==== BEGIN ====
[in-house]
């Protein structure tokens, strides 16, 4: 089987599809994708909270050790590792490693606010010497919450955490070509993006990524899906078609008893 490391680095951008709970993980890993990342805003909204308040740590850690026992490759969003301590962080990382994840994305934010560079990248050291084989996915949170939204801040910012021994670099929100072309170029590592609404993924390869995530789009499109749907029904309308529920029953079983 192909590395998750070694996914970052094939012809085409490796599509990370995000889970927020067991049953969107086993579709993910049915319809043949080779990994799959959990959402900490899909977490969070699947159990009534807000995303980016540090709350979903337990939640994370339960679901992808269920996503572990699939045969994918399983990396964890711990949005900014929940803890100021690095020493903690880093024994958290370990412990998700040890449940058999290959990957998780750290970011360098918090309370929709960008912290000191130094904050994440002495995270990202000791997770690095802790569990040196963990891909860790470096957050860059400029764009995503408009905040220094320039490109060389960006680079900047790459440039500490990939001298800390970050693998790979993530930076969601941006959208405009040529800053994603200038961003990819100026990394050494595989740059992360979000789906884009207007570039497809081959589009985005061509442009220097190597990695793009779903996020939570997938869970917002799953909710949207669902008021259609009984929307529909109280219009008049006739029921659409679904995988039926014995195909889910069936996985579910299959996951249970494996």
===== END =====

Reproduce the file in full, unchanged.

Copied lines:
[in-house]
């Protein structure tokens, strides 16, 4: 089987599809994708909270050790590792490693606010010497919450955490070509993006990524899906078609008893 490391680095951008709970993980890993990342805003909204308040740590850690026992490759969003301590962080990382994840994305934010560079990248050291084989996915949170939204801040910012021994670099929100072309170029590592609404993924390869995530789009499109749907029904309308529920029953079983 192909590395998750070694996914970052094939012809085409490796599509990370995000889970927020067991049953969107086993579709993910049915319809043949080779990994799959959990959402900490899909977490969070699947159990009534807000995303980016540090709350979903337990939640994370339960679901992808269920996503572990699939045969994918399983990396964890711990949005900014929940803890100021690095020493903690880093024994958290370990412990998700040890449940058999290959990957998780750290970011360098918090309370929709960008912290000191130094904050994440002495995270990202000791997770690095802790569990040196963990891909860790470096957050860059400029764009995503408009905040220094320039490109060389960006680079900047790459440039500490990939001298800390970050693998790979993530930076969601941006959208405009040529800053994603200038961003990819100026990394050494595989740059992360979000789906884009207007570039497809081959589009985005061509442009220097190597990695793009779903996020939570997938869970917002799953909710949207669902008021259609009984929307529909109280219009008049006739029921659409679904995988039926014995195909889910069936996985579910299959996951249970494996």